However, we need more opportunities to practice throughout the year, particularly to gain experience of rehearsal technique. As I’m sure you are aware, it is unfortunately not just a case of getting our baton out and practising 4/4 - we need ensembles to respond to our gestures so we can understand what works and what doesn’t. Wind band conductors, this is a plea to think of new conductors when you run through a few pieces ‘for fun’ in post-concert rehearsals. Offer up opportunities and perhaps you’ll end up moulding the conductors of the future.
Katie Smith Interview
Question and Answer interview with Katie Smith with “WINDS” editor Bruce Hicks.
- It seems like a good place to start, “how did you get into music”?
My family is musical and my parents took me to concerts as a child, so I started the piano as soon as I could read and the French horn when I was 7. Growing up, I played in several area youth bands and orchestras and sang in choirs but the best thing was Hampshire Youth Orchestra where I finally found a source of great like-minded friends. I didn’t realise that I would want to do music seriously but ended up going to Manchester University to study Music and then did a Music PGCE with Specialist Instrumental Teaching at the RNCM and Manchester Met.
- What were your expectations of joining the conductor’s course? Did you have any idea what it would be like?
I mostly went on my first Sherborne Wind Conducting course to improve my technique, and I was also interested to find out more about wind band music because I had played mainly in orchestras up to that point. My aim was to have a go at improving my conducting in a safe environment. Each course since then has contributed something new; my expectations were different each time and I was often surprised by what I learned. Now I have developed a love of wind band music and the course has far exceeded my expectations.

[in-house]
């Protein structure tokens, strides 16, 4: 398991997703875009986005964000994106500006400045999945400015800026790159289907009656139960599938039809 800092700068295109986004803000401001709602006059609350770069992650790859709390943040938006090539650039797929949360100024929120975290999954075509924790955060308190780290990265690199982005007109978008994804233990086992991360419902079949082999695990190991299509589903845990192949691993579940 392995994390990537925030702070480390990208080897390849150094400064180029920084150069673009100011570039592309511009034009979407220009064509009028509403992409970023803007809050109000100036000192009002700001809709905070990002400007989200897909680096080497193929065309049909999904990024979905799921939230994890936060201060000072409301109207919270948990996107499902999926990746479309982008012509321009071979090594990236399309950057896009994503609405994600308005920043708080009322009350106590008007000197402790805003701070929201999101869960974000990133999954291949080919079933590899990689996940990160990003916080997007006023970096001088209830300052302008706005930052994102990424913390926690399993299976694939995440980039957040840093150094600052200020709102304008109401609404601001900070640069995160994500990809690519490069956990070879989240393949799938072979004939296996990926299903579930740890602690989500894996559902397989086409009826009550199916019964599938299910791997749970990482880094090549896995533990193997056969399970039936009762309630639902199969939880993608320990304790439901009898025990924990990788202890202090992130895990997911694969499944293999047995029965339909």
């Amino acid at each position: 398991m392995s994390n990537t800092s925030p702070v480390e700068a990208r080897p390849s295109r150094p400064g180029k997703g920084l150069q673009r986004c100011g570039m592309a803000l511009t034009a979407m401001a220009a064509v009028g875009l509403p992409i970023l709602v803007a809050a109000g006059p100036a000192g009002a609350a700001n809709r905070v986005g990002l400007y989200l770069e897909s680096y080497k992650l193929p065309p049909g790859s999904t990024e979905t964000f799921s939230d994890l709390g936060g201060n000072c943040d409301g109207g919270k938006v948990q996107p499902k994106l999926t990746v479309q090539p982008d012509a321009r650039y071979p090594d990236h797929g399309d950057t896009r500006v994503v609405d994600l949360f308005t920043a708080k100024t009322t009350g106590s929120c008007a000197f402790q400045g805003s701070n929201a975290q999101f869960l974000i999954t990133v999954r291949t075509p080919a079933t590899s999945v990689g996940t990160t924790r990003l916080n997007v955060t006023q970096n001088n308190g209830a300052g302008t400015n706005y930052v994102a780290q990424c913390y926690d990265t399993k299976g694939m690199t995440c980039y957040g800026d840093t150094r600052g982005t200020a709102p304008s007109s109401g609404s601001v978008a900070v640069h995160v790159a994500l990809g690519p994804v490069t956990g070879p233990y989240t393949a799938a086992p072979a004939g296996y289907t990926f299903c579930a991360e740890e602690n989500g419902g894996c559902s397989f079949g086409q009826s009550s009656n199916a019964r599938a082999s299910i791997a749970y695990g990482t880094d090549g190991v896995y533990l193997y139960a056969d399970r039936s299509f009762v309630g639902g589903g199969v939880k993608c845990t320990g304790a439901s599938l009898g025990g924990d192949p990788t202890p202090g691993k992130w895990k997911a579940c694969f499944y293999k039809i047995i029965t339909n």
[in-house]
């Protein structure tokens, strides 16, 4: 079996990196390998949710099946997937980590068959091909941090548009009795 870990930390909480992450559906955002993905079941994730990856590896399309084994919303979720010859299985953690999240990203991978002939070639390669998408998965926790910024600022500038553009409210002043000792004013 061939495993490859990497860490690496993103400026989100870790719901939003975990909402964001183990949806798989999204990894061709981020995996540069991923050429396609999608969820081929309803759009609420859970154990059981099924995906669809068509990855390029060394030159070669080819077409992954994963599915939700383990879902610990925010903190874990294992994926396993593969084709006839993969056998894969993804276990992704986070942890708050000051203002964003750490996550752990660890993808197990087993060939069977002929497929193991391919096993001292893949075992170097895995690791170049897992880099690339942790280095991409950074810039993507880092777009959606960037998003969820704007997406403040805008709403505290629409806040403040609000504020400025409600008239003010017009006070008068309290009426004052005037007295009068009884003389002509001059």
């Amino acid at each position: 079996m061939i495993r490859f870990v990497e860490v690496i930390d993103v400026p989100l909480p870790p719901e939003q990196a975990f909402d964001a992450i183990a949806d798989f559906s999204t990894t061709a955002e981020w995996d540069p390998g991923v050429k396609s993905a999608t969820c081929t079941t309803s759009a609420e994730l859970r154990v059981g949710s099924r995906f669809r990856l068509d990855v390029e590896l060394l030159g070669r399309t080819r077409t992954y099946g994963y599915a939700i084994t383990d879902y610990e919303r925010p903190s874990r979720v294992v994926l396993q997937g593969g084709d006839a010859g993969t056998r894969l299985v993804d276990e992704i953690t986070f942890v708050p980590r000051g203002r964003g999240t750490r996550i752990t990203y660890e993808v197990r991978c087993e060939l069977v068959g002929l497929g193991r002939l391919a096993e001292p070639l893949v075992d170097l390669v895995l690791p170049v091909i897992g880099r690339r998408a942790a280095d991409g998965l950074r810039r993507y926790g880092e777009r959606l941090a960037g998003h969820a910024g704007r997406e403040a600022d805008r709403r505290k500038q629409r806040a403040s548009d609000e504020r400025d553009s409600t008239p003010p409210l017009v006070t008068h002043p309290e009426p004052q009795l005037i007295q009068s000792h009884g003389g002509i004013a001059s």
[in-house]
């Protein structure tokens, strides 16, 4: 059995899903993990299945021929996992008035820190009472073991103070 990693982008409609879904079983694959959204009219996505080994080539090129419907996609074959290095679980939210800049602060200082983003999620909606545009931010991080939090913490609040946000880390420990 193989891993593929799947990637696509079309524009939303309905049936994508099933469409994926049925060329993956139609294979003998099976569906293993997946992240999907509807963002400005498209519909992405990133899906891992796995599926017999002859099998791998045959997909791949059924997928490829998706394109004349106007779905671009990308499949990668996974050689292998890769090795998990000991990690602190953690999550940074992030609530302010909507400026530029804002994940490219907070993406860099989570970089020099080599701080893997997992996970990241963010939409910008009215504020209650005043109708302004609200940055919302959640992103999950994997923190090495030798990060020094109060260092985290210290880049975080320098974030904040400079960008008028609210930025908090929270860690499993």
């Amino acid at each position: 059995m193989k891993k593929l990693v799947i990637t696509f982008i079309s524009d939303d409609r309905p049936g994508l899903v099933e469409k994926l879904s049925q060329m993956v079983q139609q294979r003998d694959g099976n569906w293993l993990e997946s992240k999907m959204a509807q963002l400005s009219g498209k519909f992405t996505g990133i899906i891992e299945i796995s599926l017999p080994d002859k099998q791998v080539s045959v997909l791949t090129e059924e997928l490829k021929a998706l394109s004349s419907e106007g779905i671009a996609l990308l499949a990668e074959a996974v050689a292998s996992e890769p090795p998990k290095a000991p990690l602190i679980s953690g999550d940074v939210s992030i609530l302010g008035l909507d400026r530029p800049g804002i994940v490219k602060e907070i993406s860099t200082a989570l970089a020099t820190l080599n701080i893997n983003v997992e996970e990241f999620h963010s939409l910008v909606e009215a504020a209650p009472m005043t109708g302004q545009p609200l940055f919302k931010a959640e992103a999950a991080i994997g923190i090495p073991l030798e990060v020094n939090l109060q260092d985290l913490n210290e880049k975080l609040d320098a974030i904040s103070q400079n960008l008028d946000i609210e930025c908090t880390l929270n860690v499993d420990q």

- How long have you been conducting?
I had a few opportunities to run ensembles before I went to university, but my first actual conducting tuition was on my PGCE at the RNCM with Mark Heron. That was about five years ago. During my PGCE and the years afterwards, I conducted a number of school ensembles. Now, since attending Sherborne, I am an assistant conductor of a local wind orchestra.
- As a course participant, what were some moments that stood out for you?
One moment was when I realised how important it is to be relaxed and calm so you can connect better with the players and music, rather than worrying about technique. This was when I was conducting the main wind ensemble rather than the other conductors from the course and a tutor explained this principle to me. I found it a different experience conducting players than other conductors ? it was easier to relax, but I still need to unlock my conducting and listen more carefully.
Another learning curve has been in my score preparation. I have learnt a lot about how to prepare a score in an efficient way.
Also, this year, particularly, some old friends who had not seen me conduct for a while were saying how much I had improved since my first time. I had been able to see this myself, by going back over the videos that are taken on the course, but I was really nice to hear it from others.
- Could you tell us about some of the repertoire you studied while on the course?
There is always a good range of repertoire, with some fast and tricky pieces but also many slower, more melodic works with opportunities to draw out melodies. I enjoy conducting recently composed music that is exciting and technically difficult, with time and tempo changes and dynamic contrasts. These pieces are in good supply for wind bands and one example is ‘Awayday’ by Adam Gorb. This year I prepared a wide array of pieces: from ‘John Gay Suite’ by Buxton Orr to Holst’s ‘First Suite in E flat’.
- ?In addition to your wind band work what do you do to relax?